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KE7: Please Do Not Destroy This Book
on June 23, 2014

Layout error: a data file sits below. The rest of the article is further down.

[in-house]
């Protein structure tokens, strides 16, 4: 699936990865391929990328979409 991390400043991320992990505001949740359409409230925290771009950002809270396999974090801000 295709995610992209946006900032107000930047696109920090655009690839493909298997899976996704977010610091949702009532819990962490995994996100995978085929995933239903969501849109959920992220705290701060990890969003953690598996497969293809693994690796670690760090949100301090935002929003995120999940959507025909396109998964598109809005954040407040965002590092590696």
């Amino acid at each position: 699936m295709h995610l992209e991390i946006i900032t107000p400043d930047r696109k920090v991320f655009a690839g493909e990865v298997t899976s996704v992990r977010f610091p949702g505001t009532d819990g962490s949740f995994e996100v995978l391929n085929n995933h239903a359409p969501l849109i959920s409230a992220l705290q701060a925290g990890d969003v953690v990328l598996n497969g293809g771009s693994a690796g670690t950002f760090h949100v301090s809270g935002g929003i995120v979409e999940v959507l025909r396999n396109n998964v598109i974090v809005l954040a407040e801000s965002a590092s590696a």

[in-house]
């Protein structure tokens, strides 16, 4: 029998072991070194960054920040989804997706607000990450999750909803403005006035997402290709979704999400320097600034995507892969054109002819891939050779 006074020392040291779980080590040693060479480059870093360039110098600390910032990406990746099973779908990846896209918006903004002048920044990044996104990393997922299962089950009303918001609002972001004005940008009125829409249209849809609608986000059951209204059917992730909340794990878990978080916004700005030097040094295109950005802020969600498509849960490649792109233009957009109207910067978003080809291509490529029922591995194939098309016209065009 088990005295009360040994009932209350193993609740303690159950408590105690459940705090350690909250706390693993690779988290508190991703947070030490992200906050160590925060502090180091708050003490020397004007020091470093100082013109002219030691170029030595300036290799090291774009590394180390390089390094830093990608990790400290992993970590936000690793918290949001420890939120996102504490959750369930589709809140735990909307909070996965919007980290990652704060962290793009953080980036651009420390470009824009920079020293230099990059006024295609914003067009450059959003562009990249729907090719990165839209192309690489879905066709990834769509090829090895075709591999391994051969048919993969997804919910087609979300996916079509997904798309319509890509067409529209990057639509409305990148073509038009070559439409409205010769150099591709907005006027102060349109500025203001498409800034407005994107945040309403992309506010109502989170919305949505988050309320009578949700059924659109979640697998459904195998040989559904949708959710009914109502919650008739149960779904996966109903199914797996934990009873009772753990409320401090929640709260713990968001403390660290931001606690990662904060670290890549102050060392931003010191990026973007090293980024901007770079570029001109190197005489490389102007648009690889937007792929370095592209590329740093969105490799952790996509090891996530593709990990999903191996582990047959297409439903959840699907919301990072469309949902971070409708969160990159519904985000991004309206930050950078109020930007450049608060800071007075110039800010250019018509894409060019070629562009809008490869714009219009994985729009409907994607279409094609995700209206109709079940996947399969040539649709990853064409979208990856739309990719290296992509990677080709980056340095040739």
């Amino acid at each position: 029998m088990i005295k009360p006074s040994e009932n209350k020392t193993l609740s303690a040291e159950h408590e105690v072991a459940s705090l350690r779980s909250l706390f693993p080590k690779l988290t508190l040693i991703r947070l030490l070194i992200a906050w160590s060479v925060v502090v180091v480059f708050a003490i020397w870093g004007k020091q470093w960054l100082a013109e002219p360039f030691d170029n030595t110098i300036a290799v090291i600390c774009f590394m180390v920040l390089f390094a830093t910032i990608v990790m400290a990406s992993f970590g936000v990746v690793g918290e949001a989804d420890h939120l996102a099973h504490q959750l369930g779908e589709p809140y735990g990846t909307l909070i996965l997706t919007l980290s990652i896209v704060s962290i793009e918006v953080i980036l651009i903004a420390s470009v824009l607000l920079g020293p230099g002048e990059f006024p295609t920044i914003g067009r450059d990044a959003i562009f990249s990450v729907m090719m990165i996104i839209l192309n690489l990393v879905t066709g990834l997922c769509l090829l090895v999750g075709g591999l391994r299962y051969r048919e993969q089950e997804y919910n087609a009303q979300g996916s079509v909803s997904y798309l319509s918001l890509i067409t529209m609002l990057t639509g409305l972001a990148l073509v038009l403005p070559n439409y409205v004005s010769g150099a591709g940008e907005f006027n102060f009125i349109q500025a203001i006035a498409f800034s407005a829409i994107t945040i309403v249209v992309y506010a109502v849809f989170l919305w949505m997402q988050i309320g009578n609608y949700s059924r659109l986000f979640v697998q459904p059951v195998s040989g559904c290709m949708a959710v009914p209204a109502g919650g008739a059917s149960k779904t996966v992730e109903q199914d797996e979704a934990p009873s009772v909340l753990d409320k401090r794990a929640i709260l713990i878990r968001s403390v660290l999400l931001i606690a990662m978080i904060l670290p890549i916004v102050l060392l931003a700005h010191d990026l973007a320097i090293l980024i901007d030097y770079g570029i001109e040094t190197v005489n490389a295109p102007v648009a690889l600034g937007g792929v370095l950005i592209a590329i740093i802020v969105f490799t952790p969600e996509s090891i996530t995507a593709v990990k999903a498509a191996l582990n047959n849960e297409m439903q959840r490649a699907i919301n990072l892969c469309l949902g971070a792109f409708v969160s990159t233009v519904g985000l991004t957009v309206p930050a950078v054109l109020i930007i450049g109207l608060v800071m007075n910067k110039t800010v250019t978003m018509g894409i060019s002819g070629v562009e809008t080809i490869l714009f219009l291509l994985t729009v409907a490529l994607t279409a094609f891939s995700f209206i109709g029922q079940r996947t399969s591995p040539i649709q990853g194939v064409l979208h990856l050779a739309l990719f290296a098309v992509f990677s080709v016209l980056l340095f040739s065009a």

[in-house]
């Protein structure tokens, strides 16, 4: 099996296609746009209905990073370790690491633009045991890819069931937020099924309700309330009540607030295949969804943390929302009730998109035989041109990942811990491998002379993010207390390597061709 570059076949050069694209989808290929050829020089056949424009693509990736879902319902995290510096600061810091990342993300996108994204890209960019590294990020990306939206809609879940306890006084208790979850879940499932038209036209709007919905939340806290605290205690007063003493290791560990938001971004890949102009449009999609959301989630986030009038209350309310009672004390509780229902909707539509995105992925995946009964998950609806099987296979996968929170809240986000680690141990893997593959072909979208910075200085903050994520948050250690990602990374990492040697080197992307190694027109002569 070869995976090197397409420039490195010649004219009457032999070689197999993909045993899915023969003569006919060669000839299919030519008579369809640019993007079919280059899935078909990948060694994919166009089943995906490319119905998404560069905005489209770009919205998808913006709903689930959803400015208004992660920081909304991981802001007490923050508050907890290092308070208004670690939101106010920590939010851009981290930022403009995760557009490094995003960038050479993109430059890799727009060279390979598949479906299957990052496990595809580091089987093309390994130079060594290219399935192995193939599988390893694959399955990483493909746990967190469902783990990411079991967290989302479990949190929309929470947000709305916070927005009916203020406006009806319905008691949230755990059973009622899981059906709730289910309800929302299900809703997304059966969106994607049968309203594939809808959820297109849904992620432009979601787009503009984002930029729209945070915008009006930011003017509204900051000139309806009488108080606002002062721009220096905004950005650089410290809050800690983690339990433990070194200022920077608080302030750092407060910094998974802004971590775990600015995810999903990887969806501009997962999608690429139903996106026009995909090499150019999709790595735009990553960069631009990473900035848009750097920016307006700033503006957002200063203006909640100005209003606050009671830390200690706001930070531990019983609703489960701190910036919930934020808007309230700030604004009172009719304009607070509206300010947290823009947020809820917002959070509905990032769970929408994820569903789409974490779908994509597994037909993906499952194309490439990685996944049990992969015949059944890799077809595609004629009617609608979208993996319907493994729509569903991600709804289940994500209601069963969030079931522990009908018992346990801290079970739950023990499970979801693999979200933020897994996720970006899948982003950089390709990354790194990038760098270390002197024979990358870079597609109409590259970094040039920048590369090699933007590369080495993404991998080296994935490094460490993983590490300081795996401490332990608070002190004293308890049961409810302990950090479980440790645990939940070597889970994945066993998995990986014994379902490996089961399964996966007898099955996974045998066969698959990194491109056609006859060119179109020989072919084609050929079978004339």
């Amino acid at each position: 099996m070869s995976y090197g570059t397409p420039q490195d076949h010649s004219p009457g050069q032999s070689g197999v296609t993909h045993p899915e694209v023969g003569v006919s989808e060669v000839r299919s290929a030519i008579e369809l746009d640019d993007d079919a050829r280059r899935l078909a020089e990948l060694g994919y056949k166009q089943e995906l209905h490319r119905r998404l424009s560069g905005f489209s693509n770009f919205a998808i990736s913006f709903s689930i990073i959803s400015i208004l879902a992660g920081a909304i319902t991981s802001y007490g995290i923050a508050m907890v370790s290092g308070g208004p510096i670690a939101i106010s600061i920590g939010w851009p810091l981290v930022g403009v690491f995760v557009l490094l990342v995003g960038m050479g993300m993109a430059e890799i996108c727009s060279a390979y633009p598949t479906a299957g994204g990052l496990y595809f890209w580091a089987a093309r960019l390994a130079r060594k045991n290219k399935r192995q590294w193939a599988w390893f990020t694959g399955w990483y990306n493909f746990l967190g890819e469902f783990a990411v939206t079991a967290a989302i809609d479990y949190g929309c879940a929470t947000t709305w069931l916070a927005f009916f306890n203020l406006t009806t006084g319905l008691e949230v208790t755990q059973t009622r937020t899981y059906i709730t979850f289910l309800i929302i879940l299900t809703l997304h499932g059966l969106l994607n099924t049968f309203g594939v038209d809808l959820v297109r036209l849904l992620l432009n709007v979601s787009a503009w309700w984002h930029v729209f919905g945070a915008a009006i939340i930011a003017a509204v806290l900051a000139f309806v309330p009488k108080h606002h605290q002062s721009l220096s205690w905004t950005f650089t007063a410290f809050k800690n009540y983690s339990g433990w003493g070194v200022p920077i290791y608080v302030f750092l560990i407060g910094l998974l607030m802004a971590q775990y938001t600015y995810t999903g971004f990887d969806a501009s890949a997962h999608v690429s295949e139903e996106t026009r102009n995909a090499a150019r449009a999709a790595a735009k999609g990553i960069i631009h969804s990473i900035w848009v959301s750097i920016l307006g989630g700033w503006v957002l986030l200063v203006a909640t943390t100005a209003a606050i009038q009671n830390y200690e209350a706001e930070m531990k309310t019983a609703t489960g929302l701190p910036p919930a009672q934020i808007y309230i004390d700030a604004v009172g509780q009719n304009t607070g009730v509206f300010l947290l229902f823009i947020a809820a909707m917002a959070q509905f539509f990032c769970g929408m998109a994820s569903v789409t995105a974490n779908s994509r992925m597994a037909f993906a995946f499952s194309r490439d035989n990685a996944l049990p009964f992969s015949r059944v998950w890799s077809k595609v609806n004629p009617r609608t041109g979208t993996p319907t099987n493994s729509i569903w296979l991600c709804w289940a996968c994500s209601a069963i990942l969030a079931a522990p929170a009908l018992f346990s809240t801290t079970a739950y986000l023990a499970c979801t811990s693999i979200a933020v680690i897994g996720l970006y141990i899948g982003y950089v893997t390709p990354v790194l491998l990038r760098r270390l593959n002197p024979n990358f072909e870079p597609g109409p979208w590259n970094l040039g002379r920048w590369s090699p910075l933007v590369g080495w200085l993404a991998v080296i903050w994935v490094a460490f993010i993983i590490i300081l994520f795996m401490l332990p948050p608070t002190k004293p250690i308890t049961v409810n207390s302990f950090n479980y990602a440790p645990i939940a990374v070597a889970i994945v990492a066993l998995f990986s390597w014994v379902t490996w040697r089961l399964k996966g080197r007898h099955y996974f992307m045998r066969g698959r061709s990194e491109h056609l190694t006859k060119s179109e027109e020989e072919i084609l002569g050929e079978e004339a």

I was one of the unfortunate people who got pretty excited when I heard that Kramer's Ergot would publish the 7th volume of their artcomics anthology in a freakishly huge 16" x 21" format (identical to the dimensions of the first Little Nemo book from Sunday Press), but then procrastinated, and screwed up my chance to buy it cheap. I got more involved in 19th C. Symbolism, then the N. Renaissance, then a plethora of contemporary artists and styles. By the time I got back around to wanting a copy, the price had shot up to well over $1000.00. Since Buenaventura Press is no more and editor Sammy Harkham has moved on, releasing an 8th volume of Kramer's through Picturebox, the limited print run of 1500 or 2000 copies is all there's ever going to be. I finally found a copy for a decent price from Powell's Books, in the States, about $275.00 plus shipping... which makes the original price of $125.00 seem pretty reasonable. I recall seeing a review on Attack of the Show, I think, and the comics reviewer, Blaire, was flipping through the big, beautiful pages, when she casually suggested buying a copy to dismantle it and using the pages as posters. Man, I really hope no one took that terrible advice. Books that size, at least in 2008, couldn't be bound by machine, so they were hand-stitched -- each copy a hand-made art object. There's a lot of cool posters and prints out there. Tearing apart a rare, hand-bound milestone in comics history is not the best plan for decorating walls. But never mind that. What makes this book so fascinating and amazing is the way each artist utilizes the 16" x 21" page or 32" x 21" spread. Some of the most famous artists, like Dan Clowes and Jamie Hernandez, use the space for more panels or more details to create typically brilliant, but conservative stories. Others, like Shary Boyle and Chris Ware, take experimental approaches with stunning results. Ware's story circles the wonderfully rendered lifesize depiction of a baby in the center of his 2-page spread. Will Sweeney turns in an intricate science fiction story that is perhaps his best work, with art you'll keep staring at until your retinas bleed. Anders Nilsen, Tom Gauld, and Matt Furie all turn in art that capitalizes on the old broadsheet format; Nilsen with a fully-painted enigma featuring angels armed with sub-machine guns; Gauld provides a breath-taking view of Noah's ark as his son's discuss their aging fathers' increasingly strange behavior, all executed in his perfectly composed, carefully cross-hatched linework; and Furie gives free reign to the Bestarium in his skull, a menagerie of furred, scaled and feathered monsters halfway between stuffed-toys and demonic entities named in the Necronomicon. Unlike the Little Nemo reprints, which use a thick, acid-free paper but are unfinished to math the look and color of the newspaper page without the cheap, pulpy inconsistencies of newsprint, KE7 utilizes a heavy archival stock with a glossiness that does indeed make each page like a quality poster. It reminds me of the original 2'8" wide x 3'6" portfolio editions of Audubon's Birds of America, the almost 450 prints collected in 6 beautiful leatherbound portfolios containing 72 prints each, all of them with hand-painted colors by Audubon himself. Each set of 6 was pretty expensive, but each 1 of those sets was released as it was completed via a subscription service made up of well-to-do customers. Tracking down those complete and partial sets was the subject of a book detailing the detective work. A surprising number of sets were still intact; surprising, because unfortunately, from the late 1800's up until the 1970's, collectors could make a considerably larger profit dismantling the portfolios and selling each print one by one; luckily, most of the private owners of complete sets were rich enough to never consider selling (as much as it pains me to thank rich people for not vandalizing their own possessions). I'm pretty sure there'll be copies of KE7 circulating for some time. If you see a copy in decent shape for under $200.00, and you can afford it, buy it. It has a hundred pages of the most talented artists creating material for a specific format that's not likely to be collected by the individual artists. For fans of sequential art, it really is a monument to creativity that only comes along once a decade or so... the last one was probably 'L'Association's' Comix 2000, and of the two, KE7 is better.